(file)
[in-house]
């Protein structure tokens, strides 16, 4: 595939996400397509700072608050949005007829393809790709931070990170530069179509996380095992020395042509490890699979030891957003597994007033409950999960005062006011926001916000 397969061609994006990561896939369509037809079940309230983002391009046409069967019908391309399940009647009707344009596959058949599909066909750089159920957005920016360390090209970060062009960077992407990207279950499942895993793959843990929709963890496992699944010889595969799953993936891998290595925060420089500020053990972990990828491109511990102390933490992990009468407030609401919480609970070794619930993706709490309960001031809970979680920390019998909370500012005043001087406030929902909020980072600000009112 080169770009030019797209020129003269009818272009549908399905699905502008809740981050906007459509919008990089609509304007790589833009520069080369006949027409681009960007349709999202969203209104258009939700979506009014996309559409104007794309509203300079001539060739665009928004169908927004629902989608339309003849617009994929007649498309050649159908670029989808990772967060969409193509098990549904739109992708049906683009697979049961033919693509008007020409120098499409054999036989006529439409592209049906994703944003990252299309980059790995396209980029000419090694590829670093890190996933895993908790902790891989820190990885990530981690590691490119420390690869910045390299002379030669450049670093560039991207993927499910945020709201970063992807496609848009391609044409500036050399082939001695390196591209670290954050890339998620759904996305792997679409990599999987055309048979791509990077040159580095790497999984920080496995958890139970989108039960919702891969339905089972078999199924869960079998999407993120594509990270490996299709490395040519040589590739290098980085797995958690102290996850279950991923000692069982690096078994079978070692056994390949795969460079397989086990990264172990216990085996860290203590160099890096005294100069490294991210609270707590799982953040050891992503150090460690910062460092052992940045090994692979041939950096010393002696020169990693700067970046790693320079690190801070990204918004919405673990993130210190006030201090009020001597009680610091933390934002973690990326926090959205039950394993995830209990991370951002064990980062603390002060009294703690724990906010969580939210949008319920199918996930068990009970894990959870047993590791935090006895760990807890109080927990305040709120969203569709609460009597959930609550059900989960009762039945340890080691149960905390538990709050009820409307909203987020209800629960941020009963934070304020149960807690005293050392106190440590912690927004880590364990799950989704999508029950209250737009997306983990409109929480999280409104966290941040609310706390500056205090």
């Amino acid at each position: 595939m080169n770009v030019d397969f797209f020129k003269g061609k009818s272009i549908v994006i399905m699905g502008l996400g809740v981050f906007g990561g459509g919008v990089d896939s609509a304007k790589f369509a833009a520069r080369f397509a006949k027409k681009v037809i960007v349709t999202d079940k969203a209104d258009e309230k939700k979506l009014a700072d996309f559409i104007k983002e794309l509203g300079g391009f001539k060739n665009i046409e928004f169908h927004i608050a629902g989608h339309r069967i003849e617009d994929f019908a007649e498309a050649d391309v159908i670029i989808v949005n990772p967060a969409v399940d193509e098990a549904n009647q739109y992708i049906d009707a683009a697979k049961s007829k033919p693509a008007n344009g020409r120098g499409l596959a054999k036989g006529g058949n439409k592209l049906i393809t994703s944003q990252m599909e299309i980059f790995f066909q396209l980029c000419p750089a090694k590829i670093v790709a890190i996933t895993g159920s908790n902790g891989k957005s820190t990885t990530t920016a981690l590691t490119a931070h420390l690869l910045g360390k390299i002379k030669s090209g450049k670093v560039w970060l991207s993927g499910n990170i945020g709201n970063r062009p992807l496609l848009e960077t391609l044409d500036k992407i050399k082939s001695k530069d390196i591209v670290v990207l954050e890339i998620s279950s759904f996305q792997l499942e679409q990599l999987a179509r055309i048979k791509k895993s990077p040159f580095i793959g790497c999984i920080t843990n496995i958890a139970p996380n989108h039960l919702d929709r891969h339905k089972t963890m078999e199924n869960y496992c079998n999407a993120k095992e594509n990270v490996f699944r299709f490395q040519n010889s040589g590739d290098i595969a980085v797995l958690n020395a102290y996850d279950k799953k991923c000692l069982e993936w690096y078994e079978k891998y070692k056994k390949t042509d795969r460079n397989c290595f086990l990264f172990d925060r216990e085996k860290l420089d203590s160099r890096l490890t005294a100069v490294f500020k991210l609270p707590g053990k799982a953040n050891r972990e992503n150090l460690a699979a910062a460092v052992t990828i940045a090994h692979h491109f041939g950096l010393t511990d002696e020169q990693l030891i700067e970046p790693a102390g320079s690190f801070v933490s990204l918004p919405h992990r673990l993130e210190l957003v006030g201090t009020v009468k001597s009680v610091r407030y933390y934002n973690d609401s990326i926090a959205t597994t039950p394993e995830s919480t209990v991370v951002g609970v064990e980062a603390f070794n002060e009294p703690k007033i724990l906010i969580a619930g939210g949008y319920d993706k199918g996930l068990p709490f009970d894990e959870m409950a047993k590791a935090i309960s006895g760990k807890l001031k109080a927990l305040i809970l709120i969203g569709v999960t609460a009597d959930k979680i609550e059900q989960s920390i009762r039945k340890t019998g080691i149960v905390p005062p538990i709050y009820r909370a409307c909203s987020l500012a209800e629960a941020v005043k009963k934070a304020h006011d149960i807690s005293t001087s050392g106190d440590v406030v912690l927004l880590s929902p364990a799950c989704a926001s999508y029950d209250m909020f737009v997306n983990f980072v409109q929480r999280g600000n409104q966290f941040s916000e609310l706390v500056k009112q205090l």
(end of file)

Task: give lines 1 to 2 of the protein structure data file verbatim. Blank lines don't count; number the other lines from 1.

[in-house]
């Protein structure tokens, strides 16, 4: 595939996400397509700072608050949005007829393809790709931070990170530069179509996380095992020395042509490890699979030891957003597994007033409950999960005062006011926001916000 397969061609994006990561896939369509037809079940309230983002391009046409069967019908391309399940009647009707344009596959058949599909066909750089159920957005920016360390090209970060062009960077992407990207279950499942895993793959843990929709963890496992699944010889595969799953993936891998290595925060420089500020053990972990990828491109511990102390933490992990009468407030609401919480609970070794619930993706709490309960001031809970979680920390019998909370500012005043001087406030929902909020980072600000009112 080169770009030019797209020129003269009818272009549908399905699905502008809740981050906007459509919008990089609509304007790589833009520069080369006949027409681009960007349709999202969203209104258009939700979506009014996309559409104007794309509203300079001539060739665009928004169908927004629902989608339309003849617009994929007649498309050649159908670029989808990772967060969409193509098990549904739109992708049906683009697979049961033919693509008007020409120098499409054999036989006529439409592209049906994703944003990252299309980059790995396209980029000419090694590829670093890190996933895993908790902790891989820190990885990530981690590691490119420390690869910045390299002379030669450049670093560039991207993927499910945020709201970063992807496609848009391609044409500036050399082939001695390196591209670290954050890339998620759904996305792997679409990599999987055309048979791509990077040159580095790497999984920080496995958890139970989108039960919702891969339905089972078999199924869960079998999407993120594509990270490996299709490395040519040589590739290098980085797995958690102290996850279950991923000692069982690096078994079978070692056994390949795969460079397989086990990264172990216990085996860290203590160099890096005294100069490294991210609270707590799982953040050891992503150090460690910062460092052992940045090994692979041939950096010393002696020169990693700067970046790693320079690190801070990204918004919405673990993130210190006030201090009020001597009680610091933390934002973690990326926090959205039950394993995830209990991370951002064990980062603390002060009294703690724990906010969580939210949008319920199918996930068990009970894990959870047993590791935090006895760990807890109080927990305040709120969203569709609460009597959930609550059900989960009762039945340890080691149960905390538990709050009820409307909203987020209800629960941020009963934070304020149960807690005293050392106190440590912690927004880590364990799950989704999508029950209250737009997306983990409109929480999280409104966290941040609310706390500056205090």